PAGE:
Four Time Tested Tips to Business Economic Survival
These time tested techniques will do much to enlighten you to discover “hidden information” and relevant data as you prepare your 2008 Year-End Income Tax Returns. Whether you are a C Corporation, S Corporation, in Ministry, an LLC or LLP, Partnership or proprietorship looking beyond the numbers is the best way to discover critical and insightful news to help make wise and informed financial and business decisions. Whether you have a CPA prepare the return for your business or you chose to “go it alone” seeking out and utilizing this data will make you a wiser and more dutifully informed owner and entrepreneur. Evaluating and staying abreast of these key ratios, components and insights well help you steer clear of financial disaster:
Limit Debt Payments
We are continually exhorted to limit our debt payments but our society and now even our government has gotten on the band wagon of debt is good. In fact even the recent $15,000 “tax credit” announced by the IRS is not really a credit at all but a loan, as these monies will have to be ultimately repaid. By limiting your debt payments, you allow yourself to both have discretionary spending, to take advantage of opportunities, and to fulfill your mission statements and dreams. For the only way to have money, is not to spend it. A good general rule of thumb goes back to the old days of mortgage lending when debt could not exceed 25% of aggregate income and cash flow. In a bad economy a better goal would be 15% and when it is anticipated that interest rates are going to rise, then limiting your total debt payment to less than 10% would be prudent and advantageous. If we do not limit our debt then we will certainly become its slave.
If there is a key item on this list, it would be to avoid credit in its entirety. Often the biggest fixed expense of any business, institution or ministry is its debt payments. After these payments are set into motion then they are often a permanent “financial resident” or fixture that will not easily go away. Car payments often now span for years frequently well beyond a vehicles useful life with overall debt frequently exceeding their value leaving owners “upside down,” often owing more than the car is actually worth. The financing of land and buildings is even much more problematic, especially in a declining market, as financing for these items will often have terms of thirty years or longer. For those who are able to foretell the future this is fine, but for the other seven billion of us, this remains a untenable and unpredictable time horizon.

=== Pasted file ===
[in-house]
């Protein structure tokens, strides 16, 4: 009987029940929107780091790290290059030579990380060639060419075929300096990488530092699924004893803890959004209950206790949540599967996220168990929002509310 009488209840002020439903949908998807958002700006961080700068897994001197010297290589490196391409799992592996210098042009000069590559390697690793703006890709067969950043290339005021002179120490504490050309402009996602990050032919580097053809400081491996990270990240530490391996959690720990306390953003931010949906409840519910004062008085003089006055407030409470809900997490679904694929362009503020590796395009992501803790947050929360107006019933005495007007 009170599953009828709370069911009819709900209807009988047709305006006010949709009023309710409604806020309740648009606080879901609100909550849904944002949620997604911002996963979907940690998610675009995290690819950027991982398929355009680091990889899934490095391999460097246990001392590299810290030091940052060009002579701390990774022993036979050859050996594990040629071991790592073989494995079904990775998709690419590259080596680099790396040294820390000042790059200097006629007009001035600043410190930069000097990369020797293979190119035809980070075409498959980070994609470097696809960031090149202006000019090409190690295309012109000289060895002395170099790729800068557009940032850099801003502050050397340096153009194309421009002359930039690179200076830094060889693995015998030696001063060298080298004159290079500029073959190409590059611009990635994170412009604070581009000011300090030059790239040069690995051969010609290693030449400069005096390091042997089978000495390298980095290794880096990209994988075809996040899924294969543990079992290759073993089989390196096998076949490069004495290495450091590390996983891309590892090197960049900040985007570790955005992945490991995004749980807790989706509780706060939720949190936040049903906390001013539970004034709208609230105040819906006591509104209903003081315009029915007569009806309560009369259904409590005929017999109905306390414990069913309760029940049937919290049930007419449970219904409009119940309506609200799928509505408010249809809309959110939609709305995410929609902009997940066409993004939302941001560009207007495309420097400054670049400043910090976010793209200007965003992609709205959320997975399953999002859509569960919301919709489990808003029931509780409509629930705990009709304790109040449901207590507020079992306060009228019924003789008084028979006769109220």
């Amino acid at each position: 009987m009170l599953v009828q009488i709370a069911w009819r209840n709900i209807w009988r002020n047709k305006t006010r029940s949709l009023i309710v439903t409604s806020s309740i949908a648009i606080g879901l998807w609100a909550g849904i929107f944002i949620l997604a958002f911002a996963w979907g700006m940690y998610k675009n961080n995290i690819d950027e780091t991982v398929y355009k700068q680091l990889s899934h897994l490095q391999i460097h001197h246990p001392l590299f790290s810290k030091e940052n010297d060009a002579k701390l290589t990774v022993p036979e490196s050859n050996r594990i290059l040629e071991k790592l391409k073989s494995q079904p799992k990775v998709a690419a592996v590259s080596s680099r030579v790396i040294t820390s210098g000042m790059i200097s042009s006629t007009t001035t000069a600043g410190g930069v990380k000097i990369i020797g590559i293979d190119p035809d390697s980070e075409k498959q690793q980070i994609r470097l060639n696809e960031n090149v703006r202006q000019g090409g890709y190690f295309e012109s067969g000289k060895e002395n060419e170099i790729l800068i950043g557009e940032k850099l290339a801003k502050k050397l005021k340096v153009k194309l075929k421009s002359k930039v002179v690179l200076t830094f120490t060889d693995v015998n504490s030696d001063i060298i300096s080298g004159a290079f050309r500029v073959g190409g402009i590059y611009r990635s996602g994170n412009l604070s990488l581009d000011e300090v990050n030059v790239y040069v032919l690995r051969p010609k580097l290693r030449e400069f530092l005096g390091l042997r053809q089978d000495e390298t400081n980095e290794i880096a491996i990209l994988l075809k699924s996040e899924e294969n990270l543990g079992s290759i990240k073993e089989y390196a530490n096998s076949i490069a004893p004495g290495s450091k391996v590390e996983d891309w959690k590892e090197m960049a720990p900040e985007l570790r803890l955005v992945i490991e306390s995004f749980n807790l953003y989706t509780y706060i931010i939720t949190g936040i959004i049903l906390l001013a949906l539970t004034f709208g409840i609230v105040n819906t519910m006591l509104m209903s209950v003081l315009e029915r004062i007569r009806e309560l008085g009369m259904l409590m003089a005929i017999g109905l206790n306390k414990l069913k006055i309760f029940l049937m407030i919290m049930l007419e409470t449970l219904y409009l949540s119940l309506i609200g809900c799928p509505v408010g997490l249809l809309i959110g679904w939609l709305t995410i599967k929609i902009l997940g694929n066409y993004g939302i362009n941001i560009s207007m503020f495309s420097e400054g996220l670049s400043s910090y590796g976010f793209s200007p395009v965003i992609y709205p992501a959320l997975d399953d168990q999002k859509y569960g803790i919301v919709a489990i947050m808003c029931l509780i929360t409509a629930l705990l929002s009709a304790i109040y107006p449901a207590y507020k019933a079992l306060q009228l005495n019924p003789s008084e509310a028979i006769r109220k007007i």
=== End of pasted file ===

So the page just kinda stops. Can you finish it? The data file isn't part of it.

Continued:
Rainy Day Fund
There will always be unexpected contingencies that arise and it is up to us to be prepared for it. Failing to do so will certainly derail our efforts and preclude us from achieving our original mission. Certainly there can be no doubt by events in today’s economy of the adverse consequences of “living on the financial edge” as plans, business’s and ministries are uprooted. In fact, a rainy day fund in today’s economy should be even more substantive than in a more “normal economy.” A general rule of thumb for individuals would be to save at least six months of cash flow available at all times and nine months in a down economy. For business owners and ministry I suggest that having a six weeks of supply of cash in a good economy might be adequate but to have double this amount in more uncertain economic times. The ultimate goal of cash management should be to ensure that adequate funds are always available if the need should arise and to be able to continue on the missions path without a break or hiccup in our original plans.
Long Range Mission
Knowing who you are and where you are going is the best way to get there. Without a final destination in mind and a plan to get there, you will not arrive. For it is “better to aim at something and miss than to shoot at nothing and hit it.”
Knowing your long range mission will determine all of your short term decisions as each and every part of your day and every decision ultimately will bring your either closer to or further away from your goal. To this end, often a corporate mission statement, will provide a good bench mark on which to gage decision making and operational decisions.
Having the will and the stamina is a good start to overcoming financial woes. However, there is no substitute that will prevail like good planning, prudence, avoiding debt and contingency planning. Keeping these precepts in mind and working with wise mentors, CPA’s and financial planners are a good defense against loose spending. Also getting into the habit of seeking advice and counsel before larger financial decisions are made and contracted to will add a extra layer of defense to ensure sound financial decision making.